Using wood residue for animal feeding began during World War II, when there was a severe shortage of feed. The results were not promising, as the animals were not willing to eat these residues, in addition to the low digestibility values. Treating these materials has improved their digestibility and nutritional value.
The wood residues consist of complex carbohydrates whose percentage varies according to the type of trees used and their stage of growth. In general, wood residues consist mainly of cellulose (50%), hemicellulose (20-30%), and lignin (15-35%), in addition to small amounts of soluble sugars, fatty acids, alcohols, and proteins, particularly in the wood of some trees such as pine and deciduous trees in their early stages of growth.
Various chemical, biochemical, and physical treatments have been suggested to increase the digestibility of wood by animals. These treatments include:
- Hydrolysis with various acids to solubilise the cellulose
- Alkali and ammonia treatment to saponify the ester bonds and promote swelling beyond the water-swollen dimensions to increase micro-biological penetration into the cell wall structure
- Breaking lignin-cellulose chemical bonds with various chemicals to yield a digestible cellulose
- Grinding to very small particle size to alter the crystalline structure of cellulose
- High-energy electron irradiation to break the chemical bonds of the lignin and cellulose
Animal feeding experiments
In one study, sawdust of pine, oak, aspen, and other tree species was included at 10% of the diet of beef steers and this delivered an equivalent performance to diets containing an equal amount of coastal Bermuda grass. However, steers fed 15% sawdust had lower liveweight gains and they consumed slightly less feed than the coastal Bermuda grass-fed animals.
In another study, oak sawdust was fed at 5% and 15% of the diet and compared with oyster shells and ground Timothy hay as roughage-based feedlot cattle diets. Performance data indicated that sawdust could be used successfully at levels up to 15% of the diet without significantly affecting performance. Coarse ground sawdust delivered better results than fine ground sawdust.
Aspen sawdust for dairy cattle
For dairy cattle, it has been shown that aspen sawdust can replace 30% of a conventional diet in dairy cows producing 20 kg of milk daily without reducing the intake of digestible dry matter or the production of milk. Cows consuming the aspen sawdust also maintained a normal milk fat level. At certain stages in the life cycle of dairy cows, the dilution of the diet with wood allowed regulation of energy intake and hence prevented unwanted fattening. In one study, grain intake was controlled by including up to 45% wood fibre with grain in the diets of dairy cows.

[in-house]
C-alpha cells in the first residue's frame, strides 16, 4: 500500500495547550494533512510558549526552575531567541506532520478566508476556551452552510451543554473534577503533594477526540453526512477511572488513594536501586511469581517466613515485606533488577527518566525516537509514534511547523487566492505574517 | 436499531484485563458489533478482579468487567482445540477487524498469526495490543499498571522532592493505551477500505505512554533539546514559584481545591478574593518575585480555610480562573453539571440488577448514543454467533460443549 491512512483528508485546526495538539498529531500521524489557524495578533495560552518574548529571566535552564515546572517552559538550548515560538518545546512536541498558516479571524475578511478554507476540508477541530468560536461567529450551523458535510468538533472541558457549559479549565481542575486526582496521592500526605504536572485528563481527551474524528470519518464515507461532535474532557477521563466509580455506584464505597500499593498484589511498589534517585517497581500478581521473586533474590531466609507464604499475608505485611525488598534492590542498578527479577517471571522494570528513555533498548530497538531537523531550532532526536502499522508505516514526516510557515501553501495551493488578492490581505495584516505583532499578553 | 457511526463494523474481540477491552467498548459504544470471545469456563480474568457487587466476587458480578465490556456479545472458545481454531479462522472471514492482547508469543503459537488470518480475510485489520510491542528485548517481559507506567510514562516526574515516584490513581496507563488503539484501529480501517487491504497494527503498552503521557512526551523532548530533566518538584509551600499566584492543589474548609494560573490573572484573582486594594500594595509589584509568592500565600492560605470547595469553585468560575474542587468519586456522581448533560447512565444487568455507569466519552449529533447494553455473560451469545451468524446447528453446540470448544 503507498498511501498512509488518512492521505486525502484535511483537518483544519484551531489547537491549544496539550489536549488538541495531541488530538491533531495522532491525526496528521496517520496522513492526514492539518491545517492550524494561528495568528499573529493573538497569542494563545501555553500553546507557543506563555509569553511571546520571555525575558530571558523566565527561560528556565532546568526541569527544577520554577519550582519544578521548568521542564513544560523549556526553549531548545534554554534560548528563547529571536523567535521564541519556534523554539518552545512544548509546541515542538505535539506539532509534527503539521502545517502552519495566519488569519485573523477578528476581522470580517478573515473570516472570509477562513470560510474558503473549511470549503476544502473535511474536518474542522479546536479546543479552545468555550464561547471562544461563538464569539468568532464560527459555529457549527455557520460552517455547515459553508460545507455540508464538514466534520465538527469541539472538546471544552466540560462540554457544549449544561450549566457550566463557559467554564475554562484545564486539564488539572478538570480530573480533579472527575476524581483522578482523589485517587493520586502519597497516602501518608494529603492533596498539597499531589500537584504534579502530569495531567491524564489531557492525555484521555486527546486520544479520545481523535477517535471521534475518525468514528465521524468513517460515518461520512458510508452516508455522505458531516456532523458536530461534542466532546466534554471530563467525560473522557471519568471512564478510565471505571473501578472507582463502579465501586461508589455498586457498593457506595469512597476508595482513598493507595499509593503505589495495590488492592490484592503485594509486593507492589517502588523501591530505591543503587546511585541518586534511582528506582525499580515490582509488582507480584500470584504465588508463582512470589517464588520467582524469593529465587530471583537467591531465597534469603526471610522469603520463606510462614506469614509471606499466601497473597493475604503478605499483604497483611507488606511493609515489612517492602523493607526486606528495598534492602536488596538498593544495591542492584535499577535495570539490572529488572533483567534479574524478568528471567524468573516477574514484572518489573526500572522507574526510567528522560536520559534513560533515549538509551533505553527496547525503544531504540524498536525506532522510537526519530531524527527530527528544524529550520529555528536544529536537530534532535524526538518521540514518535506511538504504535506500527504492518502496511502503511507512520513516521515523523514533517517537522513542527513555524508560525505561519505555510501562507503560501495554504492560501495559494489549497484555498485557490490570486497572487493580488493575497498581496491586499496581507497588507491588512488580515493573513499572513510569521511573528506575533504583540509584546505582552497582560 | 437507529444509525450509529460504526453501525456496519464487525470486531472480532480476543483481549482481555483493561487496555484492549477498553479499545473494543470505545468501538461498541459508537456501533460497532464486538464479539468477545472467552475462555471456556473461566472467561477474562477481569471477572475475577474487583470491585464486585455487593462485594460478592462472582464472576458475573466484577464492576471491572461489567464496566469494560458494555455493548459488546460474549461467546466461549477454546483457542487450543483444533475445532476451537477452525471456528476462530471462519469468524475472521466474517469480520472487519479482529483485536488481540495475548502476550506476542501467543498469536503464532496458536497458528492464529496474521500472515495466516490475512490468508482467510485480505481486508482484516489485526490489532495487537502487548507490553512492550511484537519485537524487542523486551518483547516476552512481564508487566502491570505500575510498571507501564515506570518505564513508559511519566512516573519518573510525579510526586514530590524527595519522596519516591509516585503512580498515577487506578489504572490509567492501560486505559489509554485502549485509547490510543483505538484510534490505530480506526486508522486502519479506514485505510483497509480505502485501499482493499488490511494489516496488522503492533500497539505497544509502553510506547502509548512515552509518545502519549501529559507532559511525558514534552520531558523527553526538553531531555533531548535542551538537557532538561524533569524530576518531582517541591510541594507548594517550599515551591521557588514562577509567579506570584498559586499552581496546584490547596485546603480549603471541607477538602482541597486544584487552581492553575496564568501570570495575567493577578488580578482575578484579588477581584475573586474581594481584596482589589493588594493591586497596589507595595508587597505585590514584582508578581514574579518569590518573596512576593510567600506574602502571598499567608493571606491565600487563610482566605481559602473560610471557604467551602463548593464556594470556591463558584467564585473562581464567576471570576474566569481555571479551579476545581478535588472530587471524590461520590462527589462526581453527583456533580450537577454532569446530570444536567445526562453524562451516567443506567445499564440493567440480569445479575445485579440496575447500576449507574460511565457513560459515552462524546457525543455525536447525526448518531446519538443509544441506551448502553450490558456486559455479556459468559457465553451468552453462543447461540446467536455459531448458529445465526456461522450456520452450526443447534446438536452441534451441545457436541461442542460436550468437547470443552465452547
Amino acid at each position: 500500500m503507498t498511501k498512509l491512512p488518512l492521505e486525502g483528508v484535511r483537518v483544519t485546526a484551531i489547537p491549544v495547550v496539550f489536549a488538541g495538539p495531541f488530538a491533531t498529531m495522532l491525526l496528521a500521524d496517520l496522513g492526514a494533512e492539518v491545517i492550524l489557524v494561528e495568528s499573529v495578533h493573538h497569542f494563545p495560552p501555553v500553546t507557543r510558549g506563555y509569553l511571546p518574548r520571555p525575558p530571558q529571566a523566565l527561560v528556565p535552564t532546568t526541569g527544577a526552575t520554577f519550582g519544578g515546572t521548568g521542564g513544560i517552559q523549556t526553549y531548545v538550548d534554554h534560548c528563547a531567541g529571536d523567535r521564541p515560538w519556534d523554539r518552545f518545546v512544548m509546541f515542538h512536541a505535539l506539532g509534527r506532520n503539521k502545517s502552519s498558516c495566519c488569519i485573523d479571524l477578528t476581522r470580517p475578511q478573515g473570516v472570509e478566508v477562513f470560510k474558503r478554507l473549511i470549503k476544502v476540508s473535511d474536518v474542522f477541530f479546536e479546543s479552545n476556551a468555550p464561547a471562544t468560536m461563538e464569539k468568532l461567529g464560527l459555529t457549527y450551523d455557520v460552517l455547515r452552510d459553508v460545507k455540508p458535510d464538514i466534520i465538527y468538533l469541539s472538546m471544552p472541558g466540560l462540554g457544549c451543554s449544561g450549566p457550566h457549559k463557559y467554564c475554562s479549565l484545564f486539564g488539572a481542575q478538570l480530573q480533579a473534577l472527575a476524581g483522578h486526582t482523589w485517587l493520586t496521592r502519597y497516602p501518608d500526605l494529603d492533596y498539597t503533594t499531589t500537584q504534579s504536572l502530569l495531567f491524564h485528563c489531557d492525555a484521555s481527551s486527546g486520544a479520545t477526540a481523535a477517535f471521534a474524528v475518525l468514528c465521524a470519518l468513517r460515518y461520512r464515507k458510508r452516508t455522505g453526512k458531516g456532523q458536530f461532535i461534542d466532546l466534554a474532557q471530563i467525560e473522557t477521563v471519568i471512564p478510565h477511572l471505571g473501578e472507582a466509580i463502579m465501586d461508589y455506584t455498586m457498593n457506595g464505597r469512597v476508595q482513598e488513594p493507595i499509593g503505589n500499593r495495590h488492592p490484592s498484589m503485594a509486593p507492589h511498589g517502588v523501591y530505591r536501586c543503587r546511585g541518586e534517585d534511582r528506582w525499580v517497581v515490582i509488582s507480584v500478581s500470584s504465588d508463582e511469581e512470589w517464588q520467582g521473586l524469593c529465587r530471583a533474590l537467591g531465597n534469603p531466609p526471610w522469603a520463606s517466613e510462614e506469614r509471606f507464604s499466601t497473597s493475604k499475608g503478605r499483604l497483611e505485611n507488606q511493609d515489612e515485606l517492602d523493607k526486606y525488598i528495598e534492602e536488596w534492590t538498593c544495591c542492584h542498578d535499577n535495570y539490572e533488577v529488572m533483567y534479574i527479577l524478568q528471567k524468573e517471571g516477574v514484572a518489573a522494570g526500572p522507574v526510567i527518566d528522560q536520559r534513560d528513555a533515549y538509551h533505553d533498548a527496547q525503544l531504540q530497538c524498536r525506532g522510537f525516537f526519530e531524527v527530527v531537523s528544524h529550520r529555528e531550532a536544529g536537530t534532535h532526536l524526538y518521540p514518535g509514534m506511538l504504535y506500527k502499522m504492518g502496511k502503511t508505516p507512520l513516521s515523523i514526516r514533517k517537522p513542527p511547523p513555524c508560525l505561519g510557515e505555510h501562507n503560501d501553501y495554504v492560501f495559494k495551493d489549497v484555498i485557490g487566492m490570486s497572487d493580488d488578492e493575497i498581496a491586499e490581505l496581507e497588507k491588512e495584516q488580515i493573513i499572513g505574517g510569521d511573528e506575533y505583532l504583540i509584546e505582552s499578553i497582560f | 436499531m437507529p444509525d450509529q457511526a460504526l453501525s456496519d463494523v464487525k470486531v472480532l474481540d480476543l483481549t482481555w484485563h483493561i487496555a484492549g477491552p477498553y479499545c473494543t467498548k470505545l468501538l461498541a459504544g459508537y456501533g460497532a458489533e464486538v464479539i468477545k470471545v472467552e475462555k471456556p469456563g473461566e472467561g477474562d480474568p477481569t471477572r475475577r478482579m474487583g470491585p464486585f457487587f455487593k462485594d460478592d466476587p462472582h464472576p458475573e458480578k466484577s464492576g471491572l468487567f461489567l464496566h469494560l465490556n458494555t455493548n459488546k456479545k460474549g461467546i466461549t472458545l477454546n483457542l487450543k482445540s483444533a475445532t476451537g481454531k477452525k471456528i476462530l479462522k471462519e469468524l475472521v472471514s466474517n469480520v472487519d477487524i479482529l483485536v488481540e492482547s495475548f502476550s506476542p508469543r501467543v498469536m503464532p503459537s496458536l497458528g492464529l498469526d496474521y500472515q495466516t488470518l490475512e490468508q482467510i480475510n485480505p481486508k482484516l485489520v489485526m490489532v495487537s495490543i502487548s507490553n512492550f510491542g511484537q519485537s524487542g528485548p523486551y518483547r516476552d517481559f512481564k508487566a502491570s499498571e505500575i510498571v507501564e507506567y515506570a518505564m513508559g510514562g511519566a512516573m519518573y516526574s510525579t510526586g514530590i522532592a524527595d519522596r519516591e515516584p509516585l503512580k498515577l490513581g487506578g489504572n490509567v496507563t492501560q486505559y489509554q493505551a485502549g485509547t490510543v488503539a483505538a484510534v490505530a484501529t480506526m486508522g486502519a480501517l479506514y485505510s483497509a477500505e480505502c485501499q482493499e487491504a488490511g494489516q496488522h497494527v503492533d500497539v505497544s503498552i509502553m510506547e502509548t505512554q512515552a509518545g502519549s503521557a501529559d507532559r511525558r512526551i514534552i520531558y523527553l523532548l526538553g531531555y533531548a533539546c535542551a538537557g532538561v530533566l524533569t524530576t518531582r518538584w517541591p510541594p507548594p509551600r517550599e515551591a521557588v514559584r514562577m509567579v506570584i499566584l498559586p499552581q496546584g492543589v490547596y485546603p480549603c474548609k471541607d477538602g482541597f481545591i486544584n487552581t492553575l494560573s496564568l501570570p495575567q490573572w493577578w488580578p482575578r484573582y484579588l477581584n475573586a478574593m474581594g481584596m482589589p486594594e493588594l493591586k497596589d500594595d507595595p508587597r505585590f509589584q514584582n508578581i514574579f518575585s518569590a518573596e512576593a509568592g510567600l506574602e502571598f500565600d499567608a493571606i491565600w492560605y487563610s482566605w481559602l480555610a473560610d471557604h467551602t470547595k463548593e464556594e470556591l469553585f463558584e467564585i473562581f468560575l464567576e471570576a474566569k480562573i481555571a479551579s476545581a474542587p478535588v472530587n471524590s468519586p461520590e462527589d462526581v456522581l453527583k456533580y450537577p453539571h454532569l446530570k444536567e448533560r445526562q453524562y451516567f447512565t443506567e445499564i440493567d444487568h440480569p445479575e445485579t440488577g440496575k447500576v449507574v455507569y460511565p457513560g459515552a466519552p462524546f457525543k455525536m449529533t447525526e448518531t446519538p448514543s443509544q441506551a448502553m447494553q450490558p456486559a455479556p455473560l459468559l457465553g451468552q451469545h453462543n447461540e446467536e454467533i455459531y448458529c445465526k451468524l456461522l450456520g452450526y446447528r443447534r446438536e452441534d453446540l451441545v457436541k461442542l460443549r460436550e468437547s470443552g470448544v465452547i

Wood residues for fattening lambs
Processed wood residues were also added to the diet of fattening lambs at a rate of 60% with a resulting increase of 7% in growth rates and a higher digestibility value of the dry matter compared to lambs receiving hay only as a roughage material. These results were attributed to the increase in the net energy of wood after chemical or physical treatment, and also to the increased efficiency of the animal in converting that energy in the rumen into volatile fatty acids (VFA) for use by the animal in growth and other productive purposes post digestion.
|Average percentage on dry matter basis
Liquid wood residues
There are also liquid residues resulting from the manufacture of wood, either by sulphurisation to produce cellulose or by pressure with water vapour to produce wood panels. The resulting material, in this case, which is called wood molasses, consists mainly of about 65% soluble sugars, which is equivalent to the percentage of sugars found in other types of molasses such as cane, beets, or citrus molasses, thereby providing an important source of energy in animal diets (Table 1). Wood molasses have been used in some experiments at 10% of the total concentrates of fattening lambs after mixing with urea. There were no significant differences in animal production in the case of feeding wood molasses or other types of molasses, such as beet molasses (Table 2), with no adverse health or metabolic effects on the animal.
|Weight gain (kg)
Points to consider
- Although limited quantities of wood residues or sawdust may be used as a roughage factor or a diluent in ruminant diets, it is evident that most species of wood fed without chemical or physical treatment are unsatisfactory as major components in the ruminant diet. This has caused increased interest in the alteration of wood through such treatments to make it more acceptable and digestible by the ruminants.
- Wood residues that have been exposed to chemical treatments should be carefully examined for the residual chemicals which adversely affect animal health and production.
- Dry wood residues contain only small amounts, or may nearly be devoid, of many essential nutrients. Thus, animals consuming diets with large amounts of wood materials may encounter ill health if the diets are not properly balanced.
- Most of the wood residues are relatively high in moisture, which causes problems in storage because of deterioration. Therefore, research is needed to identify low-cost means of preserving high-moisture wood residues. Preservation through ensiling and the use of mould inhibitors are approaches that might be fruitful.
Quoted from “all about feed “